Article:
Here are some key points from Vonk's presentation.
Today's worker has become global and independent.The way we used to work was rigid and carries significant liabilities. Today no one believes in job security or job loyalty. Temporary enterprise is flexible, talent-centric, and networked. Exchanging competencies for income is no longer tied to a job. In 2011, 59% of workers had been employed in the same place an average of only four years. In short, there is nothing permanent about work anymore.
Migration-enabling developments are prevalent all over the world.
There is an uncommon transference of wealth globally -- for example, we all buy oil from "somewhere else." This new "transference" creates dynamism and fluidity.
Todays modern temporary enterprise is platform agnostic.
In society, we are beginning to see that on-demand work arrangements have evolved from being tolerable to being desirable to being aspirational.
1. The "position" does not define work platform. Agreements today are based on supply and demand. The need for certain competencies within an organization determine the work platform.
2. Any eligible position can be filled by a contractor.
3. Megatrends promote this dynamic situation.
A number of realities define the work world today, including these often misunderstood myths about taxes and business method.1. Myth: Contingent [temporary] work produces tax savings. Reality: The revenue value of an independent contractor to the IRS/government is the same as for employees. An organization saves money by using independent contractors, but the IRS/government gets the same money no matter the work status of the worker.
2. Myth: A payrolled contractor has independent status. Reality: An independent contractor employed by a third party [for example, a temp agency] does not have independent contractor status.
3. Myth: Self-incorporation [being "incorporated"] leads automatically to tax compliance. Reality: The rules that surround compliance lie with the IRS or with individual states, not with the "incorporation" of a particular business. Nevertheless, incorporation does act as a liability shield for the independent contractor and also, incorporation may make it possible to change from an employee status to a vendor status.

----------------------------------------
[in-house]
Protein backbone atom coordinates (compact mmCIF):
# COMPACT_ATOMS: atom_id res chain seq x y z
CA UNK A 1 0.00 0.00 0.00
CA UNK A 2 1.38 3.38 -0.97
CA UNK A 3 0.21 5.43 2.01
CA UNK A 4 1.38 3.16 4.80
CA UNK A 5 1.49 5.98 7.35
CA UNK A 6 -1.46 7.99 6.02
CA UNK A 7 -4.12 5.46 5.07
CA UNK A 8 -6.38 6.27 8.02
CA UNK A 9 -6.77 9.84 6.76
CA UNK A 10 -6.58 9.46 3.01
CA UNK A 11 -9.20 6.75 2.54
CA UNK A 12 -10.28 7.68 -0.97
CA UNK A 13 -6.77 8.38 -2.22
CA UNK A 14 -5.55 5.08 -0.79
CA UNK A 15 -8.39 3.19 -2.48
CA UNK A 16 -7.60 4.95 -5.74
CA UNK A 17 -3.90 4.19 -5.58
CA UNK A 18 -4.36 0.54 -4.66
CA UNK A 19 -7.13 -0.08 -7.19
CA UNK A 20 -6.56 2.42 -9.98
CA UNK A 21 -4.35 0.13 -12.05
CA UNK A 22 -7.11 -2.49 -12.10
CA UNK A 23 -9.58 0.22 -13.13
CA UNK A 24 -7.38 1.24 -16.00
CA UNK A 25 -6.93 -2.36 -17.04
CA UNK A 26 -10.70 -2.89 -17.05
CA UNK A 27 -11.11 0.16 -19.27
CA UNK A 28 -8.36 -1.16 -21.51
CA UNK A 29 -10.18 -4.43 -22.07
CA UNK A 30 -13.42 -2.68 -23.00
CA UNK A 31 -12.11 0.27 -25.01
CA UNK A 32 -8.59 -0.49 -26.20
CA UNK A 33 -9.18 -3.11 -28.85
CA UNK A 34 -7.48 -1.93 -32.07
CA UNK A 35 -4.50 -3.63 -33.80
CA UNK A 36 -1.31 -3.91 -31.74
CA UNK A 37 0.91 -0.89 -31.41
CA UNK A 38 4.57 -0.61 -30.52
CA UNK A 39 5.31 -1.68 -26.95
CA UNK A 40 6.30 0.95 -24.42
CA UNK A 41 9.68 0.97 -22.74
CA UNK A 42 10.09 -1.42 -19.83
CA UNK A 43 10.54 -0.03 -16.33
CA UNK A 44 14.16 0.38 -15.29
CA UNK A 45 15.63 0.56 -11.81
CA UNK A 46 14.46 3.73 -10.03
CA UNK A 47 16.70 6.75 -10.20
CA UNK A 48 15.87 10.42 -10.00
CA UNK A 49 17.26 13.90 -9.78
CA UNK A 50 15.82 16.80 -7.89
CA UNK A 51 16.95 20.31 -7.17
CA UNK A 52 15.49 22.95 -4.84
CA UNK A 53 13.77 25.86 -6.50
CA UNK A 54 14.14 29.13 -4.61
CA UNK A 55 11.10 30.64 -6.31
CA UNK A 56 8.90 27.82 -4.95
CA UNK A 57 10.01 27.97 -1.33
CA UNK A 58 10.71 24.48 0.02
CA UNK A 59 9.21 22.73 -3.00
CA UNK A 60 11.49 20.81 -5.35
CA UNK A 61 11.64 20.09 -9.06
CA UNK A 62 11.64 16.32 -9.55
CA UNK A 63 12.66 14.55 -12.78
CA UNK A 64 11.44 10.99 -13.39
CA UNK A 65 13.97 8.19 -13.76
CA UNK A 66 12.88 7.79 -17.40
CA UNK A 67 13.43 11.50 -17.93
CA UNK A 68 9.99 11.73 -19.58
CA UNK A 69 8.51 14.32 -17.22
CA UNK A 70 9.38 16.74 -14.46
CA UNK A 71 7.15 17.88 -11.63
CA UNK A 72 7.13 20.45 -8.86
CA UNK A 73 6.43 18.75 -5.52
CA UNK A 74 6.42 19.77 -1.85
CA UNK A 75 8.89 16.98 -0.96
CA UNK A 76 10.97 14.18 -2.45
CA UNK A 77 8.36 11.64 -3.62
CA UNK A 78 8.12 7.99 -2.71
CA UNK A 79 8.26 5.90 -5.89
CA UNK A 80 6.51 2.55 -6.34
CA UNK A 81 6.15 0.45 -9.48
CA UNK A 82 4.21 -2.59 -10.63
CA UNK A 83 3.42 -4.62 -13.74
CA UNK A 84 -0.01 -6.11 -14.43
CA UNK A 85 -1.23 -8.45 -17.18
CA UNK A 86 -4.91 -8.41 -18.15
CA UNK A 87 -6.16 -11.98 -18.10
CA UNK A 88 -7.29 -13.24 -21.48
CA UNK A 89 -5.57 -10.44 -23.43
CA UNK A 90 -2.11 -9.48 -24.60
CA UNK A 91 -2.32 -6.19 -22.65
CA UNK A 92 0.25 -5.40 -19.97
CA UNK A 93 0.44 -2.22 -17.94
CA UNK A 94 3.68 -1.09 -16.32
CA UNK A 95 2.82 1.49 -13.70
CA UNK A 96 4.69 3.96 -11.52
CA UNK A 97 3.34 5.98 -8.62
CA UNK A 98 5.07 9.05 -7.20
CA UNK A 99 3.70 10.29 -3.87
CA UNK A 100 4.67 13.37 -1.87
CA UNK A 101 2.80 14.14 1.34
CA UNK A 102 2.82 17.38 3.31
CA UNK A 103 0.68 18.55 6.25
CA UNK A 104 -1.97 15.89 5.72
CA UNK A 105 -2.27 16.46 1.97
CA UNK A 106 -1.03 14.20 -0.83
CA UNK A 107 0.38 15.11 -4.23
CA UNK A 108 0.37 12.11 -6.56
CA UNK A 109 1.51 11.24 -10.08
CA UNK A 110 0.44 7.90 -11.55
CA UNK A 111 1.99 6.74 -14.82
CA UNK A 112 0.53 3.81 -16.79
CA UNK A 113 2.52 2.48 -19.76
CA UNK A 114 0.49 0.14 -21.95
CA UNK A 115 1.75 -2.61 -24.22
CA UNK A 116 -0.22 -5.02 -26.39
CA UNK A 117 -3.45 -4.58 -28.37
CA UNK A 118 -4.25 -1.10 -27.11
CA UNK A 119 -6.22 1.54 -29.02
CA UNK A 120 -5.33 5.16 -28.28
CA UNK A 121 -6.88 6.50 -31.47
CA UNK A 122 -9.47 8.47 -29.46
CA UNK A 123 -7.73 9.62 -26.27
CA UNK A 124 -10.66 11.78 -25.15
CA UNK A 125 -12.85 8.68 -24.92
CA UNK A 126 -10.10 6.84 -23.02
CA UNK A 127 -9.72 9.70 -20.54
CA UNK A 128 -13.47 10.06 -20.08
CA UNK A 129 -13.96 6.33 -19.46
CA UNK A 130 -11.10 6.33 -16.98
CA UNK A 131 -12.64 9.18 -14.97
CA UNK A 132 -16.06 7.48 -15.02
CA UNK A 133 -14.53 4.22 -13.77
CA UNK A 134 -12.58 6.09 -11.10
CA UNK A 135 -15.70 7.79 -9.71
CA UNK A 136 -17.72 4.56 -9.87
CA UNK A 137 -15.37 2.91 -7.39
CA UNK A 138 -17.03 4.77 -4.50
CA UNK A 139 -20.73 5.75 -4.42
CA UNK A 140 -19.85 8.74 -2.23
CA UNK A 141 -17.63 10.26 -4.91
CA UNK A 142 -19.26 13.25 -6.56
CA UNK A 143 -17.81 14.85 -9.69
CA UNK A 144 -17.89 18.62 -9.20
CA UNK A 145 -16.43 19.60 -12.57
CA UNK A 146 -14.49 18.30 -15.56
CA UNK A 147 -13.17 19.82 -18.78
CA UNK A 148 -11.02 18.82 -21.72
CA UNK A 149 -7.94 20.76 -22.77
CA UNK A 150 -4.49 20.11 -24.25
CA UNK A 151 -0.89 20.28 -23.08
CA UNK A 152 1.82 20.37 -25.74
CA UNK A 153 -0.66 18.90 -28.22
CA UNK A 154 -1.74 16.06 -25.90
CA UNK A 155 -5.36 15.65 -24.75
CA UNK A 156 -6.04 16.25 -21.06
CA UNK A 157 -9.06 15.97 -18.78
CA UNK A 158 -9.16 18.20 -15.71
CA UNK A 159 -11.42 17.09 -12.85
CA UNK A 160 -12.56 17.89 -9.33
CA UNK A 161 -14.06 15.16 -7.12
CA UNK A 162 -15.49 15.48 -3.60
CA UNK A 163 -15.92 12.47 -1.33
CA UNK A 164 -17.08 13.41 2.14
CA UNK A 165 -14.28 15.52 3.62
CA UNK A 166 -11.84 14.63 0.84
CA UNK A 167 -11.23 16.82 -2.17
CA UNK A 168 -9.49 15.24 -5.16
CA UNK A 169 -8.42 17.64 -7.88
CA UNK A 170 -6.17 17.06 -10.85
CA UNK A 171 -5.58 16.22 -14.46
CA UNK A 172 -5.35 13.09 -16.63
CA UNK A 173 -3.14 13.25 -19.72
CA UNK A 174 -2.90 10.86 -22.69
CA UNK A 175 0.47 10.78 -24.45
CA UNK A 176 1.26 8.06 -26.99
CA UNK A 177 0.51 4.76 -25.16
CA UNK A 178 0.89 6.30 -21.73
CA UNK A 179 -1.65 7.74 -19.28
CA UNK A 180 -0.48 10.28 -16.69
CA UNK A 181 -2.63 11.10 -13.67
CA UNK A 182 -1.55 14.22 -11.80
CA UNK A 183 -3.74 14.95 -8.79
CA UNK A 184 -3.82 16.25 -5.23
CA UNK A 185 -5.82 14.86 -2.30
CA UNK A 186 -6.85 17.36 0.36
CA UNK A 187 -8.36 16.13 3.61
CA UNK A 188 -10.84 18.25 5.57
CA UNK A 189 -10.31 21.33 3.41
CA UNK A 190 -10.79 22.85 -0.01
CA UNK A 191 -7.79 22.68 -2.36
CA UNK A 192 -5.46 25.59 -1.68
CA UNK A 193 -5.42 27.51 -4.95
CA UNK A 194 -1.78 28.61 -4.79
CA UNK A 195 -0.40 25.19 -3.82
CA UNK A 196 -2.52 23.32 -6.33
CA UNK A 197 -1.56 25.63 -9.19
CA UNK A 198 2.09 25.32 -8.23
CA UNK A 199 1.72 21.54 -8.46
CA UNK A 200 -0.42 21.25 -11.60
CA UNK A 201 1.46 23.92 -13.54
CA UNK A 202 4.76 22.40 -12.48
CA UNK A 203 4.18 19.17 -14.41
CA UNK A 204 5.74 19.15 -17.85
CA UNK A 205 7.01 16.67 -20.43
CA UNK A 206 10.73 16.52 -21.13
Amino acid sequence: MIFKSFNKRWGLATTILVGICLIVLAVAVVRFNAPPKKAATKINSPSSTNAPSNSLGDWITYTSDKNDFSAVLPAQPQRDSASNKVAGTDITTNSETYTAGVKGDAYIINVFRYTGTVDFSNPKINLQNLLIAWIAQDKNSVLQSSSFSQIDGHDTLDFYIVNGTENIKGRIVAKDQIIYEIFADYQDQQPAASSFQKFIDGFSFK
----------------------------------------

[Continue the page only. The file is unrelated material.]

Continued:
What does/will "Obamacare" mean to independent contractors?
1. Provides access to health insurance
2. Creates federal health insurance requirements for everyone.
3. Creates health insurance exchanges, places independent contractors can go to buy state-operated policies.
The individual mandate means that -- as of 2014 -- every individual must be enrolled in a health plan. Those not covered will pay a penalty through tax returns [Note: there will be exemptions for those below the poverty line and certain exemptions based on religious rules can be sought.]
The solo practitioner may live in a state that offers coverage to a small business or as individual. That capability varies among states.
How can we freelancers thrive?
1. Inform prospective clients about tax realities and be informed with tax, legal, and business issues.
2. Play into the momentum. The desire is there. Megatrends are pushing the tsunami of change and influencing the role of work in the society toward independence. Be informed and help others to understand.
3. The last barriers are crumbling: retirement options (401Ks, IRAs); health coverage (Obamacare, regulatory initiatives, the marketplace already underwriting plans); banking and insurance; IRS (villianization of independent workers is waning through efforts of entities like the Freelancer's Union); more examples of progressive employers (IBM, for example has "liquid" players, Microsoft modern thinking is prevailing).
The best advice is: Keep your options wide open.
1. Worldwide companies are looking to replace fixed costs with variable expenses. They want access to talent pools.
2. Continue to think from the organization's perspective. increasingly, the "business plan" -- not historic work conventions -- decide who will be employed and who will be contracted.
3. Do not be guided or distracted by fear-mongering: Get good advice and move ahead confidently.
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Erik Vonk is an internationally recognized expert in the field of freelancing and independent contracting. As the architect of the staffing contract between Randstad Staffing Services and the Atlanta Olympic Committee, he orchestrated the provision of all 16,000 paid personnel for the Centennial Olympic Games in 1996. This is still the largest single supplier contingent workforce arrangement on record. He is the author of the book “Don’t Get a Job, Get a Life” (2000), which makes the case for replacing outdated employment conventions with "on demand" work platforms. Follow him on Twitter: @erikvonk.